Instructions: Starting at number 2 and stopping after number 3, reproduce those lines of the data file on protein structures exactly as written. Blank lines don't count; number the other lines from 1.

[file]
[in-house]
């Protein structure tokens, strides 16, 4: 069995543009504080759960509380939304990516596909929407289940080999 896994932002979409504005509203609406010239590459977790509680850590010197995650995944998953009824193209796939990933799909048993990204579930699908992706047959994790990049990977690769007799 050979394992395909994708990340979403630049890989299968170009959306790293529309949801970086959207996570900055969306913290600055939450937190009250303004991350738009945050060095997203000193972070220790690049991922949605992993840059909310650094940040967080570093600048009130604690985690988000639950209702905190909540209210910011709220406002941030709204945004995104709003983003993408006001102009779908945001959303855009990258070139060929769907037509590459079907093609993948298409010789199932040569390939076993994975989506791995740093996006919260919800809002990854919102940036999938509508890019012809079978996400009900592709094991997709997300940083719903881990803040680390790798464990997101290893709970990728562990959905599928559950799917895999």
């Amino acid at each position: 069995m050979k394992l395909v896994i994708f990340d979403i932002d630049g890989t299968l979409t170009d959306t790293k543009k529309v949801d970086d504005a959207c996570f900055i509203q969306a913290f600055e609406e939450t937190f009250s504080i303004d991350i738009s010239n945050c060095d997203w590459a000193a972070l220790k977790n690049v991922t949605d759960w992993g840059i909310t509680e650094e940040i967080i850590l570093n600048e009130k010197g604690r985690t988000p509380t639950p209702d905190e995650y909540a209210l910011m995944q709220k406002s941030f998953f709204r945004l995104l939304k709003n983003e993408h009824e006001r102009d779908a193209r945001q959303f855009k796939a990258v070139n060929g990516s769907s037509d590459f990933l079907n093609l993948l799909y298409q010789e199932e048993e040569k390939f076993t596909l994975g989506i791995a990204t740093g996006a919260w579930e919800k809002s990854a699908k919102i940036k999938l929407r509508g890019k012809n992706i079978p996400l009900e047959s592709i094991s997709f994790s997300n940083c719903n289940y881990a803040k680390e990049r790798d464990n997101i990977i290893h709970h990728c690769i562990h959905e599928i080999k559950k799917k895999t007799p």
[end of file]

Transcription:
């Protein structure tokens, strides 16, 4: 069995543009504080759960509380939304990516596909929407289940080999 896994932002979409504005509203609406010239590459977790509680850590010197995650995944998953009824193209796939990933799909048993990204579930699908992706047959994790990049990977690769007799 050979394992395909994708990340979403630049890989299968170009959306790293529309949801970086959207996570900055969306913290600055939450937190009250303004991350738009945050060095997203000193972070220790690049991922949605992993840059909310650094940040967080570093600048009130604690985690988000639950209702905190909540209210910011709220406002941030709204945004995104709003983003993408006001102009779908945001959303855009990258070139060929769907037509590459079907093609993948298409010789199932040569390939076993994975989506791995740093996006919260919800809002990854919102940036999938509508890019012809079978996400009900592709094991997709997300940083719903881990803040680390790798464990997101290893709970990728562990959905599928559950799917895999």
């Amino acid at each position: 069995m050979k394992l395909v896994i994708f990340d979403i932002d630049g890989t299968l979409t170009d959306t790293k543009k529309v949801d970086d504005a959207c996570f900055i509203q969306a913290f600055e609406e939450t937190f009250s504080i303004d991350i738009s010239n945050c060095d997203w590459a000193a972070l220790k977790n690049v991922t949605d759960w992993g840059i909310t509680e650094e940040i967080i850590l570093n600048e009130k010197g604690r985690t988000p509380t639950p209702d905190e995650y909540a209210l910011m995944q709220k406002s941030f998953f709204r945004l995104l939304k709003n983003e993408h009824e006001r102009d779908a193209r945001q959303f855009k796939a990258v070139n060929g990516s769907s037509d590459f990933l079907n093609l993948l799909y298409q010789e199932e048993e040569k390939f076993t596909l994975g989506i791995a990204t740093g996006a919260w579930e919800k809002s990854a699908k919102i940036k999938l929407r509508g890019k012809n992706i079978p996400l009900e047959s592709i094991s997709f994790s997300n940083c719903n289940y881990a803040k680390e990049r790798d464990n997101i990977i290893h709970h990728c690769i562990h959905e599928i080999k559950k799917k895999t007799p």